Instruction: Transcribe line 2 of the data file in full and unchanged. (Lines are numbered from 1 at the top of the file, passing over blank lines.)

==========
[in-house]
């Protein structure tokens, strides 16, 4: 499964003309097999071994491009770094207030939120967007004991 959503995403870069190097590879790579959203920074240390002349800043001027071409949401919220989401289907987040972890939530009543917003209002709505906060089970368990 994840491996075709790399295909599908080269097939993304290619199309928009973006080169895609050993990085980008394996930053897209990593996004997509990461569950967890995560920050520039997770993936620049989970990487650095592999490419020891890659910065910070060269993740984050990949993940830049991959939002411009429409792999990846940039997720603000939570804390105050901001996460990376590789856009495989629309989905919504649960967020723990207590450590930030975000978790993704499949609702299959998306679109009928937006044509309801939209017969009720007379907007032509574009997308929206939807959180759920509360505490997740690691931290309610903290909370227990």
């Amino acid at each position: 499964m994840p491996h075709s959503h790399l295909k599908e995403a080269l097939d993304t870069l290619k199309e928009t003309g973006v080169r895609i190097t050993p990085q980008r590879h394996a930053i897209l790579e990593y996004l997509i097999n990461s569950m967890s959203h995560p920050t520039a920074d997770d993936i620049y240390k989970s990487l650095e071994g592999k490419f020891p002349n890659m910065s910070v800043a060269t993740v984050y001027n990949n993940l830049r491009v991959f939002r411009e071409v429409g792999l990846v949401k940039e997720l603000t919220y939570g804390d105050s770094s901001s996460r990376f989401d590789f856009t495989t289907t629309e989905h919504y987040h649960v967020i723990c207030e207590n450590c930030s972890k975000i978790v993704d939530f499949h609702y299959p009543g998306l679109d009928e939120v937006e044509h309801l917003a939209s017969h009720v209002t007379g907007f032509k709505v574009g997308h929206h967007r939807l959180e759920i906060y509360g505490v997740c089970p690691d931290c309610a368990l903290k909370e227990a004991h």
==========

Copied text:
């Protein structure tokens, strides 16, 4: 499964003309097999071994491009770094207030939120967007004991 959503995403870069190097590879790579959203920074240390002349800043001027071409949401919220989401289907987040972890939530009543917003209002709505906060089970368990 994840491996075709790399295909599908080269097939993304290619199309928009973006080169895609050993990085980008394996930053897209990593996004997509990461569950967890995560920050520039997770993936620049989970990487650095592999490419020891890659910065910070060269993740984050990949993940830049991959939002411009429409792999990846940039997720603000939570804390105050901001996460990376590789856009495989629309989905919504649960967020723990207590450590930030975000978790993704499949609702299959998306679109009928937006044509309801939209017969009720007379907007032509574009997308929206939807959180759920509360505490997740690691931290309610903290909370227990």